2. Network address macros - more specific than Client class

  3. Macros mapped to IP addresses - more specific than Network address

  4. Client ID macros - the most specific category

A macro that is included in another macro is processed as part of the containing macro.

If the same option is included in more than one macro, the value set for that option in the macro with the most specific category is used because it is processed last. For example, if a Network address macro contained the lease time option with a value of 24 hours, and a Client ID macro contained the lease time option with a value of 8 hours, the client would receive a lease time of 8 hours.

Solaris DHCP Client

The term "client" is sometimes used to refer to a physical machine that is performing a client role on the network. However, the DHCP client described here is a software entity. The Solaris DHCP client is a daemon (dhcpagent) that runs in the Solaris operating environment on a machine that is configured to receive its network configuration from a DHCP server. DHCP clients from other vendors can also use the services of the Solaris DHCP server. However, this section describes only the Solaris DHCP client.

Notice that the description assumes one network interface. The section "DHCP Clients With Multiple Network Interfaces" discusses issues important for hosts having two or more network interfaces.

DHCP Client Installation

The Solaris DHCP client is installed and enabled on a system during installation of the Solaris operating environment when you specify that you want to use DHCP to configure network interfaces. There is nothing further you need to do on the Solaris client to use DHCP.

If you want a machine that is already running the Solaris environment to use DHCP to configure network interfaces, see "Configuring and Unconfiguring a Solaris DHCP Client".

DHCP Client Startup

The dhcpagent daemon obtains configuration information that is needed by other processes involved in booting the system. For this reason, dhcpagent is started early in the boot process by the system startup scripts; booting is suspended until the network configuration information is obtained.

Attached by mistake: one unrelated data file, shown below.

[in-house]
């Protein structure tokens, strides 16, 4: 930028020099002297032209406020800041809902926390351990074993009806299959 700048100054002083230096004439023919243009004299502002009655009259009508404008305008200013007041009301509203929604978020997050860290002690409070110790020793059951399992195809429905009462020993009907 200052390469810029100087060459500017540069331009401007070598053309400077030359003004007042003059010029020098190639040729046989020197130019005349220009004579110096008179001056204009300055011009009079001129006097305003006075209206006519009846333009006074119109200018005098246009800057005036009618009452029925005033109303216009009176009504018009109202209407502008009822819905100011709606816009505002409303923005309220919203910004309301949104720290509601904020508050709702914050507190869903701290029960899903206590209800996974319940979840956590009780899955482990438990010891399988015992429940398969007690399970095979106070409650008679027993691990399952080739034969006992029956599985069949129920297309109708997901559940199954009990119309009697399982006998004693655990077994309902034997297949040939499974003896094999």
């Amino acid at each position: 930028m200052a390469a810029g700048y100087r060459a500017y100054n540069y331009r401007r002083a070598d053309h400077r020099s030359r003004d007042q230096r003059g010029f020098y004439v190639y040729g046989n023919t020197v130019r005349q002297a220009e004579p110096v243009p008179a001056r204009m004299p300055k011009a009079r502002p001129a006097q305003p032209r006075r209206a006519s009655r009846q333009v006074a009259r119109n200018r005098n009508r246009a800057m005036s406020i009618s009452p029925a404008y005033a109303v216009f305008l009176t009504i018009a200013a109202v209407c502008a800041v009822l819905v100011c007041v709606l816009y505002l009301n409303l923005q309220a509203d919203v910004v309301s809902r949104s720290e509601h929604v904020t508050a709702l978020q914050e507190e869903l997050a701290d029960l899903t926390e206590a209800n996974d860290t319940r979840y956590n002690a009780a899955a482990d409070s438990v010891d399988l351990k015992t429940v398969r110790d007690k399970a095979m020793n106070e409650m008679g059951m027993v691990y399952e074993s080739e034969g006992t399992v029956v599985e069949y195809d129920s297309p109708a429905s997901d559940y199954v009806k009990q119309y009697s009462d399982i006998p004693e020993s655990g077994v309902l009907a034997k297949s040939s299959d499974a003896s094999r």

The presence of the file /etc/dhcp.interface (for example, /etc/dhcp.hme0 on a Sun Enterprise UltraTM machine) indicates to the startup scripts that DHCP is to be used on the specified interface. Upon finding a dhcp.interface file, the startup scripts start the dhcpagent.

After starting up, dhcpagent waits until it receives instructions to configure a network interface. The startup scripts issue the ifconfig interface dhcp startcommand, which instructs dhcpagent to start DHCP as described in "How DHCP Works". If commands are contained within the dhcp.interface file, they are appended to the dhcp start option of ifconfig. See theifconfig(1M) man page for more information about options used with dhcp.

How DHCP Client Manages Network Configuration Information

After the information packet is obtained from a DHCP server, dhcpagent configures the network interface and brings it up, controlling the interface for the duration of the lease time for the IP address. dhcpagent maintains the configuration data in an internal table held in memory. The system startup scripts use the dhcpinfo command to extract configuration option values from the dhcpagent's table. The values are used in configuring the system and becoming part of the network.